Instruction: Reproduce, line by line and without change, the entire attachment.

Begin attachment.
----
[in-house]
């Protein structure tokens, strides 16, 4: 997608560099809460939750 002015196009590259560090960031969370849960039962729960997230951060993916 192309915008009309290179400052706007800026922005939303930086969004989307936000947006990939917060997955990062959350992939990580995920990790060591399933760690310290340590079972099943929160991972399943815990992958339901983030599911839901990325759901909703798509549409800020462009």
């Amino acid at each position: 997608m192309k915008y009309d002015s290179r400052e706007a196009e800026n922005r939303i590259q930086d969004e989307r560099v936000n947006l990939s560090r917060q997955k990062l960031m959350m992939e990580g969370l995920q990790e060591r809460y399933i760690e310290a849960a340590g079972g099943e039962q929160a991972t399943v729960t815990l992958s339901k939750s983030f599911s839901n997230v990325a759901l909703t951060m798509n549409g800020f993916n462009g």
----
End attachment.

[in-house]
């Protein structure tokens, strides 16, 4: 997608560099809460939750 002015196009590259560090960031969370849960039962729960997230951060993916 192309915008009309290179400052706007800026922005939303930086969004989307936000947006990939917060997955990062959350992939990580995920990790060591399933760690310290340590079972099943929160991972399943815990992958339901983030599911839901990325759901909703798509549409800020462009």
């Amino acid at each position: 997608m192309k915008y009309d002015s290179r400052e706007a196009e800026n922005r939303i590259q930086d969004e989307r560099v936000n947006l990939s560090r917060q997955k990062l960031m959350m992939e990580g969370l995920q990790e060591r809460y399933i760690e310290a849960a340590g079972g099943e039962q929160a991972t399943v729960t815990l992958s339901k939750s983030f599911s839901n997230v990325a759901l909703t951060m798509n549409g800020f993916n462009g």